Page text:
The origin of inflammatory bowel disease (IBD) is unknown and likely to be multifactorial. Our laboratory has established that in human mucosal smooth muscle cells (M-SMCs), cellular stress induced by virus or the viral mimic double-stranded RNA (polyinosinic:polycytidylic acid [poly I:C]) increases cell surface hyaluronan (HA) deposition and the formation of long cable-like structures of HA that are important for leukocyte attachment. Since leukocyte accumulation and hyperplasia of the M-SMCs are characteristic pathological changes observed in IBD patients, and phosphatidylinositol-3-kinase (PI3K)/Akt signaling pathways play established roles in cell survival, we investigated whether this pathway is involved in this unique HA-mediated leukocyte attachment. Poly I:C-stimulated M-SMCs bind significantly more monocytic cells than untreated cells and this response was inhibited in a dose-dependent manner by treatment with the PI3K inhibitor, LY294002. Since Akt is a critical downstream regulator of PI3K, we investigated the phosphorylation status of Akt in M-SMCs after treatment with poly I:C for 1h and found that Akt was phosphorylated, but the phosphorylated Akt band was undetectable in LY294002 plus poly I:C-treated cultures. Confocal microscopy of M-SMCs stained for HA revealed that HA cable formation after poly I:C treatment was abrogated by LY294002. These results demonstrate that poly I:C-stimulated M-SMCs phosphorylate Akt, produce HA cables, and promote HA-mediated leukocyte adhesion through a PI3K/Akt-dependent manner.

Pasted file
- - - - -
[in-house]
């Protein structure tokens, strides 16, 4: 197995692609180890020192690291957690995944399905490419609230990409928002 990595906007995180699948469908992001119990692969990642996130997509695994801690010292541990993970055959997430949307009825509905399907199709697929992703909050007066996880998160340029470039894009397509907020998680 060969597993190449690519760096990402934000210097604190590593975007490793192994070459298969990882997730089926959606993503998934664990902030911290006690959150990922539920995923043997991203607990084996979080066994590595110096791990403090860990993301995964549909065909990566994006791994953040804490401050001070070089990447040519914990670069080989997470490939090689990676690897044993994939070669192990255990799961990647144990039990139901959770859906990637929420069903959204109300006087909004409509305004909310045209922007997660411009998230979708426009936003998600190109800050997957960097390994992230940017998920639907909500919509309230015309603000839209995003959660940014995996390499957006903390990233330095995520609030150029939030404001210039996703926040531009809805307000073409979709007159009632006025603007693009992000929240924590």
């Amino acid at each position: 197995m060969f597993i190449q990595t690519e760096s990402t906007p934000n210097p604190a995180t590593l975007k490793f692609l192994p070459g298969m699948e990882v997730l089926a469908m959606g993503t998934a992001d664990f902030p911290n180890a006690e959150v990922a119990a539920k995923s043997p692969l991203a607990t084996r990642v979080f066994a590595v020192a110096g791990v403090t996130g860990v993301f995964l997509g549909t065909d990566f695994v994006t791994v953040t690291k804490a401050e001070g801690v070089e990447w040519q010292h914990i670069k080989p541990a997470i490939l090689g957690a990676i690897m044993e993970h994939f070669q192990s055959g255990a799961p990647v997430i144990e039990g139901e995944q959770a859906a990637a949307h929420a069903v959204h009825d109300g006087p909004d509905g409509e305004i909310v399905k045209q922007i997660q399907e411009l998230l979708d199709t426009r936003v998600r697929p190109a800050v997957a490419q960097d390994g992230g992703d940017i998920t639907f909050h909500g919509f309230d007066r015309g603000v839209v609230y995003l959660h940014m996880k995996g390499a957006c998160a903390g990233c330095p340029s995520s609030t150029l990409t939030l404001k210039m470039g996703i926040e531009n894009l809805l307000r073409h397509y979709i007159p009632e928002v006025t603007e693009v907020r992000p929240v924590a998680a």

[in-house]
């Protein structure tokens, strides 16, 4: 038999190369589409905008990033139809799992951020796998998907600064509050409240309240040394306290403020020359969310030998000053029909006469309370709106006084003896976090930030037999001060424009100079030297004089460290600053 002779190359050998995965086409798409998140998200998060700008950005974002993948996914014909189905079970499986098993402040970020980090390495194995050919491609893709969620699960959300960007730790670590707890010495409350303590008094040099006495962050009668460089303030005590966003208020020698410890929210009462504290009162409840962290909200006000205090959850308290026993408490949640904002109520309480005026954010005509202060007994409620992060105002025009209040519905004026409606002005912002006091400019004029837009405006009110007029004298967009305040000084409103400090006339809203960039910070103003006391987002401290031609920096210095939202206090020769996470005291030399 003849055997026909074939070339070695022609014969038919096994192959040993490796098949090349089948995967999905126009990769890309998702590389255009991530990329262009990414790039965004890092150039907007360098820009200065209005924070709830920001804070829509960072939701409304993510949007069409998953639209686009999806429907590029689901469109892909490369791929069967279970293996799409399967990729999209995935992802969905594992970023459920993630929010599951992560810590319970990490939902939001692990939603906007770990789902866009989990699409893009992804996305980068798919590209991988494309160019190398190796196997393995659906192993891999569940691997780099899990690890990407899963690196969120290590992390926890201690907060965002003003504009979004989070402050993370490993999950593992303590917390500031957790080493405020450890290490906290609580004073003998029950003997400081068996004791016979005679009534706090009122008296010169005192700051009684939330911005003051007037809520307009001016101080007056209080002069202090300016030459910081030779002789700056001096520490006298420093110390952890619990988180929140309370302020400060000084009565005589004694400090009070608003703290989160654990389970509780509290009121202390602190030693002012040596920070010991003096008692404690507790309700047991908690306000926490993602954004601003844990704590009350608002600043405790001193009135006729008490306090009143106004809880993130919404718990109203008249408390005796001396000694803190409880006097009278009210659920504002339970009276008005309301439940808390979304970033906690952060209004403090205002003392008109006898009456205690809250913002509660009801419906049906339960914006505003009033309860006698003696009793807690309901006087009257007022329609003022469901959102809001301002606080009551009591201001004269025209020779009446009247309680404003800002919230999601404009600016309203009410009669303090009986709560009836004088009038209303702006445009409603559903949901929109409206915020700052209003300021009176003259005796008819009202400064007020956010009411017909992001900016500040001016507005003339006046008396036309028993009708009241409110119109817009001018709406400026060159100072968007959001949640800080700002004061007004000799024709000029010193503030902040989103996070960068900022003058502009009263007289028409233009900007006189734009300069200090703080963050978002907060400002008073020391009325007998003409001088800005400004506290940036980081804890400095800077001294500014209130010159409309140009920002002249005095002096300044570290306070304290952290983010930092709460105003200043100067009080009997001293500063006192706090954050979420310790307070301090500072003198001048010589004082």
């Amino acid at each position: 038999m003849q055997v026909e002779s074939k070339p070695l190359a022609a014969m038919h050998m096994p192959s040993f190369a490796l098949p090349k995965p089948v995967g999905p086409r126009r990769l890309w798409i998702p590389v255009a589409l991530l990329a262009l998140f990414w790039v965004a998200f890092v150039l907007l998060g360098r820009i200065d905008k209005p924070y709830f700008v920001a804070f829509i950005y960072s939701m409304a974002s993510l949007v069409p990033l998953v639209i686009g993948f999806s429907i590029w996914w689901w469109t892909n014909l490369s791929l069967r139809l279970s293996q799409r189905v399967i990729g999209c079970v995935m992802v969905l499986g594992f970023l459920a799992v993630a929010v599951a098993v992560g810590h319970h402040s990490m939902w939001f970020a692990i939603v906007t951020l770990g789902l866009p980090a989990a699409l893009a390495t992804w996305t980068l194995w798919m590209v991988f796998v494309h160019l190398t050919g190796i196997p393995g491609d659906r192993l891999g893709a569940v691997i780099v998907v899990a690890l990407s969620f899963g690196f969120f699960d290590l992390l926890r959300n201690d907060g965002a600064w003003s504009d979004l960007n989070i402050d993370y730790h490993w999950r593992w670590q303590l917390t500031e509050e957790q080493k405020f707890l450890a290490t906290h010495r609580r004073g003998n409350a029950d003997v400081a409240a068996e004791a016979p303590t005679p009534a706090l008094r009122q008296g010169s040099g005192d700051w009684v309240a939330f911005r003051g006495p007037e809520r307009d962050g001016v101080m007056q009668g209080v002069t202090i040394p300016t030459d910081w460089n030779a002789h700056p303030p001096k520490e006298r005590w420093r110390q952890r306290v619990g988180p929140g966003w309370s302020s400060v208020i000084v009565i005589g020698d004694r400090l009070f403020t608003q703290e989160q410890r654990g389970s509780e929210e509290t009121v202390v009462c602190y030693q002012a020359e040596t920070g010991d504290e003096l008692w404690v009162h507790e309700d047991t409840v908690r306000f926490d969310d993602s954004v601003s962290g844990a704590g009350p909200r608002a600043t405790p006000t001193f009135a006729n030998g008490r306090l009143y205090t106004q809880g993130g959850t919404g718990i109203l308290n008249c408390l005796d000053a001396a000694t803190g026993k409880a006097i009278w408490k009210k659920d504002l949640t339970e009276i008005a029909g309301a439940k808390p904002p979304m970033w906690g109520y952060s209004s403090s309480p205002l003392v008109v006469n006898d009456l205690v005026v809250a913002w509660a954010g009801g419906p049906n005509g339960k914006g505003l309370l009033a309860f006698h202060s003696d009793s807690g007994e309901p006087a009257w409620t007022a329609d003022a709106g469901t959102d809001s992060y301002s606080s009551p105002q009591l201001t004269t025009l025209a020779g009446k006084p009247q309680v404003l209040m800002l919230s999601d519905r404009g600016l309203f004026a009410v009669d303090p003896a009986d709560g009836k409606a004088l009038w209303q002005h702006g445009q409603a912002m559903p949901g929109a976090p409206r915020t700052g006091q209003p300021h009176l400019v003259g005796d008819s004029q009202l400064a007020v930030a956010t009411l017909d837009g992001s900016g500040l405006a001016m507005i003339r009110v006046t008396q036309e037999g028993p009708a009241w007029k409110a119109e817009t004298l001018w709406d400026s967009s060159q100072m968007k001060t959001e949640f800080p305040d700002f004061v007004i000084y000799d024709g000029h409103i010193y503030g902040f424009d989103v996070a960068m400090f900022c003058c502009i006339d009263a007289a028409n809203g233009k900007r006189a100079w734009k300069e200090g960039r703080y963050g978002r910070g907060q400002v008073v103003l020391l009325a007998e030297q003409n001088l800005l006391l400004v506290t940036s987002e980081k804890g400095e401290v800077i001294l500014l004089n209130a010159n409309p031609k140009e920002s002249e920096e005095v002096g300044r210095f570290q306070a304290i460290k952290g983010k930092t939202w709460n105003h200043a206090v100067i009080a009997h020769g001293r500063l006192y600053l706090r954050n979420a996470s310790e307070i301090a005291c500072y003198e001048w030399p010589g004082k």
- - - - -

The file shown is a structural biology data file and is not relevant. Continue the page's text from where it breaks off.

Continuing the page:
ASJC Scopus subject areas
- Cell Biology